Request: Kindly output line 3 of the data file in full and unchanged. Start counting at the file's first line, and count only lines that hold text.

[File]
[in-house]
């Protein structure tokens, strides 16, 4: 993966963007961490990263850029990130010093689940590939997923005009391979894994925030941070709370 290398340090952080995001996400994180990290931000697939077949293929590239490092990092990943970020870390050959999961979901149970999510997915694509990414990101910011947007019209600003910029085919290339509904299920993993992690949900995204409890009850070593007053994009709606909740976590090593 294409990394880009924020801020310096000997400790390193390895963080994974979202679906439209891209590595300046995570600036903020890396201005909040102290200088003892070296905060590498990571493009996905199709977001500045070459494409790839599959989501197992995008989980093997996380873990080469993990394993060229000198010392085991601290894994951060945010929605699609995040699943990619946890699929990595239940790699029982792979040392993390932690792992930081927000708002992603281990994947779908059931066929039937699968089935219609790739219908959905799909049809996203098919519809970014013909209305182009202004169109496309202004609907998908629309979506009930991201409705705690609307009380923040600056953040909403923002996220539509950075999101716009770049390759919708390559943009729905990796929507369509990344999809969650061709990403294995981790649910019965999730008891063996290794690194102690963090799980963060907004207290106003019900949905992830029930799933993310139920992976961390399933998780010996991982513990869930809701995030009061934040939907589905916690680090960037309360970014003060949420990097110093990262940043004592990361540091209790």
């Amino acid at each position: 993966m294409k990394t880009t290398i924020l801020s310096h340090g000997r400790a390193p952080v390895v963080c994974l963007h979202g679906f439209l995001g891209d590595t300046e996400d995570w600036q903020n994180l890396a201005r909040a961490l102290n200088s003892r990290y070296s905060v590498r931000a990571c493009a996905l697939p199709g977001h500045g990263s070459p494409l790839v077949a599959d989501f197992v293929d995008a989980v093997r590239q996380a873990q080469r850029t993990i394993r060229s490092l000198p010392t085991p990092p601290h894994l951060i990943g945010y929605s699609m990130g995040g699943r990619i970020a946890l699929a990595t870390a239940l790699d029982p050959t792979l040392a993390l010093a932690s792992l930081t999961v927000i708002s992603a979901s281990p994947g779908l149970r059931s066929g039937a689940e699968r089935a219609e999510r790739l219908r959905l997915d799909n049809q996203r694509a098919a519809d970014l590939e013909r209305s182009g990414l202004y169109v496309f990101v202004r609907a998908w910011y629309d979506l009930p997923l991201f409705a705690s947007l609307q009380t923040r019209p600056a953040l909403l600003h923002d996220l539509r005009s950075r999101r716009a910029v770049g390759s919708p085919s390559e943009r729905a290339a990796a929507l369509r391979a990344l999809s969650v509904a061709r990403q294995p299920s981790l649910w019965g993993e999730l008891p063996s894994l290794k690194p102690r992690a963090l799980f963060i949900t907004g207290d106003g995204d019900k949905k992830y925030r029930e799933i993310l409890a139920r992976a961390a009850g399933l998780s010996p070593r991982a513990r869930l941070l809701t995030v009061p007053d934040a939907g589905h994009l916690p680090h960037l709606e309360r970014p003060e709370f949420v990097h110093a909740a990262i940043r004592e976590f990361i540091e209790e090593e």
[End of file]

């Amino acid at each position: 993966m294409k990394t880009t290398i924020l801020s310096h340090g000997r400790a390193p952080v390895v963080c994974l963007h979202g679906f439209l995001g891209d590595t300046e996400d995570w600036q903020n994180l890396a201005r909040a961490l102290n200088s003892r990290y070296s905060v590498r931000a990571c493009a996905l697939p199709g977001h500045g990263s070459p494409l790839v077949a599959d989501f197992v293929d995008a989980v093997r590239q996380a873990q080469r850029t993990i394993r060229s490092l000198p010392t085991p990092p601290h894994l951060i990943g945010y929605s699609m990130g995040g699943r990619i970020a946890l699929a990595t870390a239940l790699d029982p050959t792979l040392a993390l010093a932690s792992l930081t999961v927000i708002s992603a979901s281990p994947g779908l149970r059931s066929g039937a689940e699968r089935a219609e999510r790739l219908r959905l997915d799909n049809q996203r694509a098919a519809d970014l590939e013909r209305s182009g990414l202004y169109v496309f990101v202004r609907a998908w910011y629309d979506l009930p997923l991201f409705a705690s947007l609307q009380t923040r019209p600056a953040l909403l600003h923002d996220l539509r005009s950075r999101r716009a910029v770049g390759s919708p085919s390559e943009r729905a290339a990796a929507l369509r391979a990344l999809s969650v509904a061709r990403q294995p299920s981790l649910w019965g993993e999730l008891p063996s894994l290794k690194p102690r992690a963090l799980f963060i949900t907004g207290d106003g995204d019900k949905k992830y925030r029930e799933i993310l409890a139920r992976a961390a009850g399933l998780s010996p070593r991982a513990r869930l941070l809701t995030v009061p007053d934040a939907g589905h994009l916690p680090h960037l709606e309360r970014p003060e709370f949420v990097h110093a909740a990262i940043r004592e976590f990361i540091e209790e090593e």